On any given day, if you walk into our office on Triangle Drive, you’ll hear one of our solar educators in the distance answering homeowners’ questions about solar power and battery storage. As a certified Tesla Powerwall installer, we’re here to help you understand your options for battery storage and how it works with solar to keep you running on clean energy when the grid goes down. There are many products and factors to evaluate as battery storage technology advances and becomes more accessible. Here are a few considerations to look into when checking out PV+Storage options in 2019.
Batteries store excess electricity generated by a solar system to be used later in a home. We currently install lithium-ion battery systems like Tesla’s Powerwall and LG’s products. One Powerwall holds 13.5 kWh of DC energy on a full charge. In a grid failure, a single Powerwall will still operate and the home will automatically switch over to the batteries to draw power. In addition, the solar system will continue to recharge the batteries allowing homeowners to maintain critical loads in their home to keep the lights and fridge running while the utility is out.
Systems like the Powerwall come with an app that allows homeowners to see the state of charge of the batteries at any given time so they can manage their consumption to keep their home up and running longer. Even with this, most homeowners add an additional 2 to 3 Powerwall units to provide between 26 kWh and 52 kWh of backup power to keep their wells running, electronics working, air conditioning blowing, and fridge stocked.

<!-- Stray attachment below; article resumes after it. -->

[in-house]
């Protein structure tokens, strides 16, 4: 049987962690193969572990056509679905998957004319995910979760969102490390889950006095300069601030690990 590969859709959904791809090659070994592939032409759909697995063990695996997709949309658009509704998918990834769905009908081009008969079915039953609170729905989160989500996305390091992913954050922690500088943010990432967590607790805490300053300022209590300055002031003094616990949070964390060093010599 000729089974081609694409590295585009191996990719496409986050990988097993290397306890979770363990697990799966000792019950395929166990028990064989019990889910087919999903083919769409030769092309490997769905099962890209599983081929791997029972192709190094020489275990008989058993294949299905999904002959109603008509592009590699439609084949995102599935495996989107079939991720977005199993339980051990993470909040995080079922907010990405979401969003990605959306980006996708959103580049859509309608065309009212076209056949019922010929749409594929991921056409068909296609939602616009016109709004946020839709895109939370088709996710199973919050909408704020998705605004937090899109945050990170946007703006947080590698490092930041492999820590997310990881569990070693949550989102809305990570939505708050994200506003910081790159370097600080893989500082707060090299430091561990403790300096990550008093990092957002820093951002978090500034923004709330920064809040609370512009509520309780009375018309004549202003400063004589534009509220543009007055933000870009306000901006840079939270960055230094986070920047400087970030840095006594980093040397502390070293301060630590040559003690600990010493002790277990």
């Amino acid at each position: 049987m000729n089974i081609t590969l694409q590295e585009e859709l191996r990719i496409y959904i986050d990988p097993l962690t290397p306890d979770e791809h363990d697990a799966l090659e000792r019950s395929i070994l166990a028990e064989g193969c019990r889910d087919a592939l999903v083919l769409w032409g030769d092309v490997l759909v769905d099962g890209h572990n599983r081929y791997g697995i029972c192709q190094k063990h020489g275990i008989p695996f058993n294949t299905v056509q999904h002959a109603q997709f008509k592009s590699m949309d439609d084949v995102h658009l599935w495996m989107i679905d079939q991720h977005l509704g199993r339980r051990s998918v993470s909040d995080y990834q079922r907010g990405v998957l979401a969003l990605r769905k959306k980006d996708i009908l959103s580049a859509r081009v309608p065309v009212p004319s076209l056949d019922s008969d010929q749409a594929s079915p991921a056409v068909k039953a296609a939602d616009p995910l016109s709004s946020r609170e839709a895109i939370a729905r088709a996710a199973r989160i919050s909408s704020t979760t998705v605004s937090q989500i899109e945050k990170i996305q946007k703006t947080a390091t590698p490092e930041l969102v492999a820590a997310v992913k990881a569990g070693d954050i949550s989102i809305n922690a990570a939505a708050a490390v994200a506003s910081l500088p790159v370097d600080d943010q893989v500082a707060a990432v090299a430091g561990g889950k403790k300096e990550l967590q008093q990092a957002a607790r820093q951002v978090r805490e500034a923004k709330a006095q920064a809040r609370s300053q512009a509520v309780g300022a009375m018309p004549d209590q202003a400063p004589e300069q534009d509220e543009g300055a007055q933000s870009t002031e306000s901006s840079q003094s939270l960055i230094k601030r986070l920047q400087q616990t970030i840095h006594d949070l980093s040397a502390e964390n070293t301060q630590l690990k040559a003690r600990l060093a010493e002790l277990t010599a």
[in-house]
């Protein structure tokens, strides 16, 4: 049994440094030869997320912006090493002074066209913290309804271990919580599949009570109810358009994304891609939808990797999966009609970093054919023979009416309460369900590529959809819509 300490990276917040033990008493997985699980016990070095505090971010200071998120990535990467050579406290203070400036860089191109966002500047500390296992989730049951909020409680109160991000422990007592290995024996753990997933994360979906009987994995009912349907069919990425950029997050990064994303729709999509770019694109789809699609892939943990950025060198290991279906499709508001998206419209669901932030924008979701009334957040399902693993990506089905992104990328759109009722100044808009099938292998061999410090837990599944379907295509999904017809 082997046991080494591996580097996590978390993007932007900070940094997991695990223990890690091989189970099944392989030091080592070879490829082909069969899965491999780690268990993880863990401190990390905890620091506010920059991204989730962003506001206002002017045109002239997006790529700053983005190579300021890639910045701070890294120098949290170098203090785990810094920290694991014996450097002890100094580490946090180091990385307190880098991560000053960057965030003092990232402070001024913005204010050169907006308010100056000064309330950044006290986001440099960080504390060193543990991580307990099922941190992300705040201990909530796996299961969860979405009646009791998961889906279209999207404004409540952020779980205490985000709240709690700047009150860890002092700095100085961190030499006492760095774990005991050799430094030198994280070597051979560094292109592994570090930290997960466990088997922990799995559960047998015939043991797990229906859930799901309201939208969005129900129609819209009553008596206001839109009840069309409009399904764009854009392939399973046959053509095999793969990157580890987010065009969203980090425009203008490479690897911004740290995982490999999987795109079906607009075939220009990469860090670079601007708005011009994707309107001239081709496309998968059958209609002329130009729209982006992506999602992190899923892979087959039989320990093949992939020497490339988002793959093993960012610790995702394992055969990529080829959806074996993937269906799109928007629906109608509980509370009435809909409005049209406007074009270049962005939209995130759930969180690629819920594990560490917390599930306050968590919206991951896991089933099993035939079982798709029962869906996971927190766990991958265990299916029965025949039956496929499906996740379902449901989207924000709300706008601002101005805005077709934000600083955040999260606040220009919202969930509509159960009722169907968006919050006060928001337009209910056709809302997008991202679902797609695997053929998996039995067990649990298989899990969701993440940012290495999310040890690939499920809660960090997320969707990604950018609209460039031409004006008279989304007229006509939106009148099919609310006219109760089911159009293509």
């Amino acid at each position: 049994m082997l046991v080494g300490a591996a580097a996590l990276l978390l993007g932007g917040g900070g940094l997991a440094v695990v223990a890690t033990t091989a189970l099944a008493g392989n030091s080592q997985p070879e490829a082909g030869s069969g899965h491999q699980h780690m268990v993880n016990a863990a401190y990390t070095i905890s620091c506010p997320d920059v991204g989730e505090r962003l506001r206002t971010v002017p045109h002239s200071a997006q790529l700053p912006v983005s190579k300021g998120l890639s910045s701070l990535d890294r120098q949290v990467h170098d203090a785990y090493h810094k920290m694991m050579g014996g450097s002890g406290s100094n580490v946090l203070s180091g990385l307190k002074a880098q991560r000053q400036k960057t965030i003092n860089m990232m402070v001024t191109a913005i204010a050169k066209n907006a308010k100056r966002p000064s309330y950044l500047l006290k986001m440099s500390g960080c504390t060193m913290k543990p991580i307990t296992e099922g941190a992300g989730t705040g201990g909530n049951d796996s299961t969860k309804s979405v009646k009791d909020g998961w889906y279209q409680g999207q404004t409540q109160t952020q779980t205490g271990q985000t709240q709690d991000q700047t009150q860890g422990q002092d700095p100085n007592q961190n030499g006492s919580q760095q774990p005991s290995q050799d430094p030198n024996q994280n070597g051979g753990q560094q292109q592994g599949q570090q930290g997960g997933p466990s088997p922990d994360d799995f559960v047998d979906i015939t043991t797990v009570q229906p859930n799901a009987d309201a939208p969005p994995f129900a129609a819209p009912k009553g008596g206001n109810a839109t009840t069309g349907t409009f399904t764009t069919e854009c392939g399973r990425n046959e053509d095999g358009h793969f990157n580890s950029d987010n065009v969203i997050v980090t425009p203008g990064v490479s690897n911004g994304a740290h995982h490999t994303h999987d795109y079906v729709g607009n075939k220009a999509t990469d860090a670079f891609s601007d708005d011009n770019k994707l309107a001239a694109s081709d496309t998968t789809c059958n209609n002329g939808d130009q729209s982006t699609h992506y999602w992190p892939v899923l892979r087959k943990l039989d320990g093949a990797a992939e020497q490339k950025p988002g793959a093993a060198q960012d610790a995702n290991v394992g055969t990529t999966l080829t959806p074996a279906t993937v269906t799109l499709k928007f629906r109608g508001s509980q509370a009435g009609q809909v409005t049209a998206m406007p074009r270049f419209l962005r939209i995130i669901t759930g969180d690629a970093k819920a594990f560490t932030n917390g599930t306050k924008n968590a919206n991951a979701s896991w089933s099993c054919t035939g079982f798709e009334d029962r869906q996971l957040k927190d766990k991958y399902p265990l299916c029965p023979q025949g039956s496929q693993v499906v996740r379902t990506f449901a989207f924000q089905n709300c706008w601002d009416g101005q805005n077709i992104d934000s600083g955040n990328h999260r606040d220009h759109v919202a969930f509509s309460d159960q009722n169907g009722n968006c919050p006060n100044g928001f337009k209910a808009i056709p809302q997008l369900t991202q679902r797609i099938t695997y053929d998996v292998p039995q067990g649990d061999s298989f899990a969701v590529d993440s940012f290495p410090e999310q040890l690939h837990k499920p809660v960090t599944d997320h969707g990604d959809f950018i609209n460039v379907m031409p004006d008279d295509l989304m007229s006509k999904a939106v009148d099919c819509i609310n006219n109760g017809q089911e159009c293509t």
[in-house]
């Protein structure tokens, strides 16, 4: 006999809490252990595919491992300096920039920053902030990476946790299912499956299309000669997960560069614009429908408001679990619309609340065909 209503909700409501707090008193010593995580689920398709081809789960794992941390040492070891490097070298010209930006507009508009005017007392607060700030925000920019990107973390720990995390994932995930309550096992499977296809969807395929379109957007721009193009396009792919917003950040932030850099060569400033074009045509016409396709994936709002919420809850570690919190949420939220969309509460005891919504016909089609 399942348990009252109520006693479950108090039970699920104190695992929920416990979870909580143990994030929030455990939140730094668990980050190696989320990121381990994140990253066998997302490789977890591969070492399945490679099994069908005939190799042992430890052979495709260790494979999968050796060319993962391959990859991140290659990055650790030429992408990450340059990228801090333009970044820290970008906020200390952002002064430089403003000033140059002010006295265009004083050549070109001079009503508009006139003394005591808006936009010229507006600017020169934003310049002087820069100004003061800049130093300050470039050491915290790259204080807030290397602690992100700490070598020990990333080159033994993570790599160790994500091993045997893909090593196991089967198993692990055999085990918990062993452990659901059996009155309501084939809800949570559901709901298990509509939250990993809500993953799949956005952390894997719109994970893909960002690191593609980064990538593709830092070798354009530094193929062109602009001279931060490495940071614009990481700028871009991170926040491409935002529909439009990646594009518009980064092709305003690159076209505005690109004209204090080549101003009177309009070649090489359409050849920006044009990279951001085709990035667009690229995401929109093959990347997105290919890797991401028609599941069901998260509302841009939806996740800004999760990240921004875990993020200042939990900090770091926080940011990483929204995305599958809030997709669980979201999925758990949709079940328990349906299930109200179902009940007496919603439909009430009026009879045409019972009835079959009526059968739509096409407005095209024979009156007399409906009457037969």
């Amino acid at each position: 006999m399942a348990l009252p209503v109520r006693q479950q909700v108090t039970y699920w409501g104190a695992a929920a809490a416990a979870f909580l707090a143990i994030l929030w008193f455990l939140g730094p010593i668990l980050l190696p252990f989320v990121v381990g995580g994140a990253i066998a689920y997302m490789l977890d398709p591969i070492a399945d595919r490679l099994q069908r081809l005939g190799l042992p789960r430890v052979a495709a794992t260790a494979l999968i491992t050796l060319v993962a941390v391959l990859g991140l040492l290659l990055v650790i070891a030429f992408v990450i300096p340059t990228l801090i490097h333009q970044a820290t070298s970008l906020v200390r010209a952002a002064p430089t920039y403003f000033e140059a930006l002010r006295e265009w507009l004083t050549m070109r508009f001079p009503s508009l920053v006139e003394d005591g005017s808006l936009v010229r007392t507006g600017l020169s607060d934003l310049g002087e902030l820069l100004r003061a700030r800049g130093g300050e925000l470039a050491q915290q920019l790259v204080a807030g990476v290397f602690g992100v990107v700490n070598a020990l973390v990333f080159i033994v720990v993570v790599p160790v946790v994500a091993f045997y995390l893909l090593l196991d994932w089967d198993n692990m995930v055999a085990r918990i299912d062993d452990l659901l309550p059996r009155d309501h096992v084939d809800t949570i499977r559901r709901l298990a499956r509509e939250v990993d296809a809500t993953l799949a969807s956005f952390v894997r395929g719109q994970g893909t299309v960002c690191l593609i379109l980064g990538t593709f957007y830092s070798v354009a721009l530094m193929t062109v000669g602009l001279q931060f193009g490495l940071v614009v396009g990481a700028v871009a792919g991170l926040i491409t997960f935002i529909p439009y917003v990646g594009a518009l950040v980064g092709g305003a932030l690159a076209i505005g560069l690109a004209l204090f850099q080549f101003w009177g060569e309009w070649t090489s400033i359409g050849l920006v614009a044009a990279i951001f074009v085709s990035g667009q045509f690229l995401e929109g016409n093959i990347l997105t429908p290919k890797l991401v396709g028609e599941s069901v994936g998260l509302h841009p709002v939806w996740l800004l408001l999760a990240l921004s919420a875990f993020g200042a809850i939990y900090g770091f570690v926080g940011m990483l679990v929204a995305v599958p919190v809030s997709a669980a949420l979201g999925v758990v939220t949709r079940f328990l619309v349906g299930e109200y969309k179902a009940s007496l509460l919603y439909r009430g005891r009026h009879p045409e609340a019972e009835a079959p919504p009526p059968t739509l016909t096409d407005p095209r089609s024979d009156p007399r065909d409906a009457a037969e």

|Tesla Powerwall2||LG Chem RESU||Portable Gas Generator|
|Storage Type||Lithium-Ion||Lithium Ion||Gas, Propane, Diesel, or Natural Gas... i.e. Fossil Fuel|
|Energy Source||PV and/or Grid-Tied||PV and/or Grid-Tied||Gas Powered|
|Application||Solar self-consumption, time of use load shifting, backup, off-grid||Solar self-consumption, time of use load shifting, backup, off-grid||DIY projects, home use, emergency backup|
|Installation Option||Floor or wall mounted, indoor or outdoor||Floor or wall mounted, indoor or outdoor||Portable unit|
|Start Up||Automatic||Automatic||Manual or automatic|
|Warranty||10 years, 70% capacity||10 years, 60% capacity||3 years|
Beyond backup power, battery storage can also be used to capture a higher value for solar in areas served by utility providers that don’t offer net metering. In regions where “Buy-All-Sell-All” interconnection is the only option, homes are obligated to sell all of the energy they generate from their solar system back to the power company at a very low wholesale rate (the “Sell-All” part) while still having to buy all of their purchase power at the more expensive retail value (the “Buy-All” part). Because you only get 50-60% of the retail rate for solar energy with Buy-All-Sell-All, going solar just doesn’t make a lot of financial sense for people imprisoned in utilities that still hang on to these Jurassic era policies.